In article <3rqgb5$2bn at gap.cco.caltech.edu>, mathog at seqaxp.bio.caltech.edu writes:
> The rationale for this
>common format (really, a Unix format) was that some sites could then share
>a single database, presumably over NFS, between GCGs running on both Unix
>and VMS machines. Is anybody out there actually doing this? It seems like
>a spectacularly bad idea. I wouldn't want people shoveling GENBANK back
>and forth over my nets every time they ran a FASTA!!!
Does anyone use NFS for access to the databases? I ran some tests on NFS
access to databases and the results were horrendous. A DEC 3000/600 connecting
to an AlphaStation 2/233 (A.S. acting as server) would "hammer" the network
when 1 search was running. Increase the number of searches and the network
traffic decreased. I guess this is due to the fact that the NFS client isn't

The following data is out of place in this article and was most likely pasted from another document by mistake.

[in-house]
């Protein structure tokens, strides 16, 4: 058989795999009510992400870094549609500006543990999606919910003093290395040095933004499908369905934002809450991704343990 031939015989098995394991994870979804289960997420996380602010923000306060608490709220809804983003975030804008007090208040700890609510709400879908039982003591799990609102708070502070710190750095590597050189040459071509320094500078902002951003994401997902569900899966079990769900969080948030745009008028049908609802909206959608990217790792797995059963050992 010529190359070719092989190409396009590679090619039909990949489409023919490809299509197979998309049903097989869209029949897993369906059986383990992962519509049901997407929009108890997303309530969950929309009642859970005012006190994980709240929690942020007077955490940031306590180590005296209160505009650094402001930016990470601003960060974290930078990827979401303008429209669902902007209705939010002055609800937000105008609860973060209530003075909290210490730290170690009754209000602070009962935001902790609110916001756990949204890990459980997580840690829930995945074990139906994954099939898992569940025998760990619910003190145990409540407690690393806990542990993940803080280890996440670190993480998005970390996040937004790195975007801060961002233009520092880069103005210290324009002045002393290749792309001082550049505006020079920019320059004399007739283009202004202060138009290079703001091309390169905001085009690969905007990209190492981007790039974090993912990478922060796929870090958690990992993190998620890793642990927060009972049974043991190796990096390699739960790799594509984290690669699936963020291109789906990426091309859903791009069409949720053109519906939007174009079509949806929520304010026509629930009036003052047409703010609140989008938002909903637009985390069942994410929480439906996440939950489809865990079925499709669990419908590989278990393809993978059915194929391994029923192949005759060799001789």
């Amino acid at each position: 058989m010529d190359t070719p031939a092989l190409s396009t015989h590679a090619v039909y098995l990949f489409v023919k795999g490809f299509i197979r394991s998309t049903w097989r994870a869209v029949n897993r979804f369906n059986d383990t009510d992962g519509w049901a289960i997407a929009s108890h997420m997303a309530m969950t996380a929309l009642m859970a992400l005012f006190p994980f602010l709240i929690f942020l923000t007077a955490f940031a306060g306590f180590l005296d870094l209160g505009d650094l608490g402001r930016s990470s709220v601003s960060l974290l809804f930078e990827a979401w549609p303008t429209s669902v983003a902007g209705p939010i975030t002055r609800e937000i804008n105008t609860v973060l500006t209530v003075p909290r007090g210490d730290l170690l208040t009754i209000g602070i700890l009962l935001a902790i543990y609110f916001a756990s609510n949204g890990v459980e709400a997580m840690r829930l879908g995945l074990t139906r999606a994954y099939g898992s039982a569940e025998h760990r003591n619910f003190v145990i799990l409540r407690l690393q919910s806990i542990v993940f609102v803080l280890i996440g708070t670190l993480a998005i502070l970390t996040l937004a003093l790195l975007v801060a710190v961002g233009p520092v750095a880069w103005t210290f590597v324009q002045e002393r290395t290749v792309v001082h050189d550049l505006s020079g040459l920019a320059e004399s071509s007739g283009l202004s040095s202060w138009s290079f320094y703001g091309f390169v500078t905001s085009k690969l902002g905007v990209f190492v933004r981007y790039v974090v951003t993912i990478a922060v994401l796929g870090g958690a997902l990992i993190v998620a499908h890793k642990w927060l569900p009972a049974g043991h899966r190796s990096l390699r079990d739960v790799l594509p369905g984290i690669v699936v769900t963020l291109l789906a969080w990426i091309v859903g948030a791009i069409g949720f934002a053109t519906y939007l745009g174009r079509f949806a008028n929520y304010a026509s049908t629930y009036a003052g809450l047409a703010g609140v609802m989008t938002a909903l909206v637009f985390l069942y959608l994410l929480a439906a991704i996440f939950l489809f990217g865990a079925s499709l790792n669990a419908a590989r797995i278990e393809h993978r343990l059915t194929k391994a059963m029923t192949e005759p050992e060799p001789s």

requesting data at the high rate. Interestingly, if more than one search was
running on the NFS client the actual time taken for the search was identical
to the time when the data was local. One search running with NFS mounted data
was, on average, 10-20% slower than normal. Now we are considering moving to
FDDI so does anyone have suggestions to the performance improvement?
>In the end it doesn't really matter much if it's Unix or VMS, since these
>days what the users really want is a Mac or Windows interface, not any
>flavor of command line interface. I suspect that they grouse pretty much
>the same about one versus the other. We have no plans to move our site to
>Unix unless forced to. However, if one ever became available at a price we
>could afford, we'd happily chuck it all for a decent client/server
Well we've implemented a client/server solution here which allows users to
access the databases from their local VAX. The system is transparent to the
users. That is, the users can perform fasta etc and the interface they see
is identical to that of "local" fasta. However, the searches are been ran
on an AXP (Unix) box so the turn around time is substantially shorter than
VAX based searches.
Andy Winskill | Computing Centre ,Biotechnology & Biological
Andy.Winskill at bbsrc.ac.uk | Sciences Research Council, Harpenden, Herts. UK
"Diplomacy is the art of saying "nice doggy" until you can find a rock."